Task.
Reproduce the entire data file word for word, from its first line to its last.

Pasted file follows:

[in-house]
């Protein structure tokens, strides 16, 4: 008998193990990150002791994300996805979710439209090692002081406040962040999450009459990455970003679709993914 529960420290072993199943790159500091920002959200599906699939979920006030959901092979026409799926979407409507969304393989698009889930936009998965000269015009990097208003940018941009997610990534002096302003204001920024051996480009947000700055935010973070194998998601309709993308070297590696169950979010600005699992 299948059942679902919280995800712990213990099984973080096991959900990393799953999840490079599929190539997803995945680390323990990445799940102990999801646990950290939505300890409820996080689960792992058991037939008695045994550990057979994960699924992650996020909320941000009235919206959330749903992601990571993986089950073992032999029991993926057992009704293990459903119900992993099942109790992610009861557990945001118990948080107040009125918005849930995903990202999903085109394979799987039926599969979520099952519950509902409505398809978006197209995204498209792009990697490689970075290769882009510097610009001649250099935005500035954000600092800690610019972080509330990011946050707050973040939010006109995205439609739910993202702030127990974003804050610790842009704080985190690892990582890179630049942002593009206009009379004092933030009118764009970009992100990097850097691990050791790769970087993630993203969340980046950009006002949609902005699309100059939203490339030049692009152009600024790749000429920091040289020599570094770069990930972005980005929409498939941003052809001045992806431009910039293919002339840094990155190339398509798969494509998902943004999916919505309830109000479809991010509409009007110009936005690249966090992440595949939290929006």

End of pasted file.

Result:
[in-house]
């Protein structure tokens, strides 16, 4: 008998193990990150002791994300996805979710439209090692002081406040962040999450009459990455970003679709993914 529960420290072993199943790159500091920002959200599906699939979920006030959901092979026409799926979407409507969304393989698009889930936009998965000269015009990097208003940018941009997610990534002096302003204001920024051996480009947000700055935010973070194998998601309709993308070297590696169950979010600005699992 299948059942679902919280995800712990213990099984973080096991959900990393799953999840490079599929190539997803995945680390323990990445799940102990999801646990950290939505300890409820996080689960792992058991037939008695045994550990057979994960699924992650996020909320941000009235919206959330749903992601990571993986089950073992032999029991993926057992009704293990459903119900992993099942109790992610009861557990945001118990948080107040009125918005849930995903990202999903085109394979799987039926599969979520099952519950509902409505398809978006197209995204498209792009990697490689970075290769882009510097610009001649250099935005500035954000600092800690610019972080509330990011946050707050973040939010006109995205439609739910993202702030127990974003804050610790842009704080985190690892990582890179630049942002593009206009009379004092933030009118764009970009992100990097850097691990050791790769970087993630993203969340980046950009006002949609902005699309100059939203490339030049692009152009600024790749000429920091040289020599570094770069990930972005980005929409498939941003052809001045992806431009910039293919002339840094990155190339398509798969494509998902943004999916919505309830109000479809991010509409009007110009936005690249966090992440595949939290929006």